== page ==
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Thursday, January 21, 2010

Supreme Court Rules for Freedom of Speech in Citizens United

WASHINGTON -- The Supreme Court ruled Thursday that corporations may spend as freely as they like to support or oppose candidates for president and Congress, easing decades-old limits on business efforts to influence federal campaigns.

By a 5-4 vote, the court overturned a 20-year-old ruling that said companies can be prohibited from using money from their general treasuries to produce and run their own campaign ads. The decision, which almost certainly will also allow labor unions to participate more freely in campaigns, threatens similar limits imposed by 24 states.

It leaves in place a prohibition on direct contributions to candidates from corporations and unions.

Critics of the stricter limits have argued that they amount to an unconstitutional restraint of free speech, and the court majority agreed.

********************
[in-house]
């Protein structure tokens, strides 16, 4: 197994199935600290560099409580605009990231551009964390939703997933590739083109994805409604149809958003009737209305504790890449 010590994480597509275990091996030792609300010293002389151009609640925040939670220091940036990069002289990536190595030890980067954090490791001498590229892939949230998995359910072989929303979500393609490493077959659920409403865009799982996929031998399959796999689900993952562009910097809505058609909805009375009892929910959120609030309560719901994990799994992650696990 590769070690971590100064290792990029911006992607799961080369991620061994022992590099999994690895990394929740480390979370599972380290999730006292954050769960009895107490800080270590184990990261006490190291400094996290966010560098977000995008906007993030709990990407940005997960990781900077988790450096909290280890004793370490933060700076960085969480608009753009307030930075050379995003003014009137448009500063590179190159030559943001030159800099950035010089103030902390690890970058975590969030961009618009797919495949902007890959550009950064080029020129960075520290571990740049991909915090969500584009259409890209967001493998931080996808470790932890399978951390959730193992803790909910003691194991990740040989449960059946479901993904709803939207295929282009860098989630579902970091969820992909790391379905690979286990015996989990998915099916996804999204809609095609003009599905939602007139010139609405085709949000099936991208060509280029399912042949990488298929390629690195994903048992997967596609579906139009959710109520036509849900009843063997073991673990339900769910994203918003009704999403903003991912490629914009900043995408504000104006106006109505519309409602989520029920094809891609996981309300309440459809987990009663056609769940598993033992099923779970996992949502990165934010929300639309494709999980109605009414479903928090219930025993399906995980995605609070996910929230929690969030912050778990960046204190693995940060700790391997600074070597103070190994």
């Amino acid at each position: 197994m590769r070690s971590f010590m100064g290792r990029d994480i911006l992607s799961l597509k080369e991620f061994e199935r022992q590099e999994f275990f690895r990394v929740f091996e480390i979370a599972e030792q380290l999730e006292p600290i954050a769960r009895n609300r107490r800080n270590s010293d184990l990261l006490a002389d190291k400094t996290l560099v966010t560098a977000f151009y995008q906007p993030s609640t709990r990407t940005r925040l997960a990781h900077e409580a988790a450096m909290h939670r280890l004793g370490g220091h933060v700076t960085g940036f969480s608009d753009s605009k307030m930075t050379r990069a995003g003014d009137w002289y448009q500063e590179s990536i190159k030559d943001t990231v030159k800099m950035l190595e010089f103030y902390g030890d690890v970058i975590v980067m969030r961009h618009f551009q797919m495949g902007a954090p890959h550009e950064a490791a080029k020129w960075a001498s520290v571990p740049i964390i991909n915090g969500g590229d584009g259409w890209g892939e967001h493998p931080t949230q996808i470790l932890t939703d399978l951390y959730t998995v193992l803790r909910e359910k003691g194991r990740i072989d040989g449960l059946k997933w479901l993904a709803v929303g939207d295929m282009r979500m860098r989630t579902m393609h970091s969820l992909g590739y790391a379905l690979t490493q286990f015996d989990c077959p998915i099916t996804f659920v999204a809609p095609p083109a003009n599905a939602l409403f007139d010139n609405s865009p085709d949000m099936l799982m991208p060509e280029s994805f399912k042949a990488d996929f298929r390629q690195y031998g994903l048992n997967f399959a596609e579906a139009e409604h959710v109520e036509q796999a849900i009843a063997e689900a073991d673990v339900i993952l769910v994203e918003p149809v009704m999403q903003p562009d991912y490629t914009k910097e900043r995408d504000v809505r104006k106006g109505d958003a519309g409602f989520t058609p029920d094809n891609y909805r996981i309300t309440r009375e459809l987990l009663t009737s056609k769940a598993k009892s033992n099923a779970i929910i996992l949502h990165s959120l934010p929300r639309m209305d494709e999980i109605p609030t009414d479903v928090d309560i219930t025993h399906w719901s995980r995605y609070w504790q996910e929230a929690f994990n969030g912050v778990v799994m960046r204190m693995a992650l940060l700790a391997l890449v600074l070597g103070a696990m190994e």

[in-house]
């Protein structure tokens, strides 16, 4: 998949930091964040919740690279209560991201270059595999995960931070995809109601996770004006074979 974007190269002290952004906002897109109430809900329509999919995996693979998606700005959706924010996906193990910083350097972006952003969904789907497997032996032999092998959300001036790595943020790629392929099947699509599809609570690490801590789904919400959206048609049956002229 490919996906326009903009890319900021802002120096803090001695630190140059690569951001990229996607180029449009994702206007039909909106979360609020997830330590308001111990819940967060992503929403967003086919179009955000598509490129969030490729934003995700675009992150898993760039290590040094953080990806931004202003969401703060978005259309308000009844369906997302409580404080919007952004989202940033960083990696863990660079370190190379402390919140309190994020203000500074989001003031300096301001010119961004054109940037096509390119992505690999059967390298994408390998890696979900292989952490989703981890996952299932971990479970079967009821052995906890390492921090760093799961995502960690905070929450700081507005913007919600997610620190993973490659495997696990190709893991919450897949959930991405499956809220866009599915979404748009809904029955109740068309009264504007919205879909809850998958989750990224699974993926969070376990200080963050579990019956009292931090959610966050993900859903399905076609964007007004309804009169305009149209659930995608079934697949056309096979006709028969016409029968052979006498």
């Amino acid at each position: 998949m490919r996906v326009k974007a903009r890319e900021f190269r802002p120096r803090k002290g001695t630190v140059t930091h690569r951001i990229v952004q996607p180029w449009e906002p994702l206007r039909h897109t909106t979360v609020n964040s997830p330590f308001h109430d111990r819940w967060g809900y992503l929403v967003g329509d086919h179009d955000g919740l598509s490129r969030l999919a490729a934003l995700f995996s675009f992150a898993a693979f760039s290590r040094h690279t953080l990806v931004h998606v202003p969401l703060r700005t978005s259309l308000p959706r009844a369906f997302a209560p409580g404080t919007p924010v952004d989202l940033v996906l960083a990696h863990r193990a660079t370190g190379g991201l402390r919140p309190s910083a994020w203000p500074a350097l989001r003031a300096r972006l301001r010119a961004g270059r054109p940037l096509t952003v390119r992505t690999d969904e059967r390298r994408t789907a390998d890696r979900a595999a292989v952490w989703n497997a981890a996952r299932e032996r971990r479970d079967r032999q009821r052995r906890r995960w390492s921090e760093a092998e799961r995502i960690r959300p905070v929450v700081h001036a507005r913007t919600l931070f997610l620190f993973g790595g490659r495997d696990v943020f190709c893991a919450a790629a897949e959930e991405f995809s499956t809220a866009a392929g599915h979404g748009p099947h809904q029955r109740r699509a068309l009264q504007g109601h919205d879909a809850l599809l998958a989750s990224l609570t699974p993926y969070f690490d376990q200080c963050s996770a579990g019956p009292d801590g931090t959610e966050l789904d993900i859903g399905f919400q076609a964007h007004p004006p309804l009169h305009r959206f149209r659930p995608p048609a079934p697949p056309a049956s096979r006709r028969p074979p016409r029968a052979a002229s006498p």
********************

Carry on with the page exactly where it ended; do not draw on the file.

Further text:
Source: Washington Post

And this from Jonathan Adler:

The Court held 5–4 that restrictions on independent corporate expenditures in political campaigns are unconstitutional, overruling Austin v. Michigan Chamber of Commerce and parts of McConnell v. FEC, and it upheld the disclosure requirements 8–1 (Thomas dissenting). Justice Kennedy explained that the Court was overruling some of its prior decisions because it was not possible to rule in favor of the petitioners on narrower grounds without chilling protected political speech. According to Justice Kennedy, the Court is re-embracing the principle that a speaker’s corporate identity is not a sufficient basis for suppressing political speech, as held in pre–Austin cases. It would appear this holding applies equally to unions. While disclosure requirements may also burden political speech, Justice Kennedy explained, such requirements may be justified by the government’s interest in ensuring that the electorate has information about spending on elections and campaigns, and the specific disclosure requirements at issue are constitutional as-applied to Citizens United. The opinion also includes a substantial discussion of stare decisis, and why such considerations counseled overturning prior precedents.

Related: SCOTUSblog
Related: NRO Bench Memos

Download a PDF of the decision, or read below:

Citizens Opinion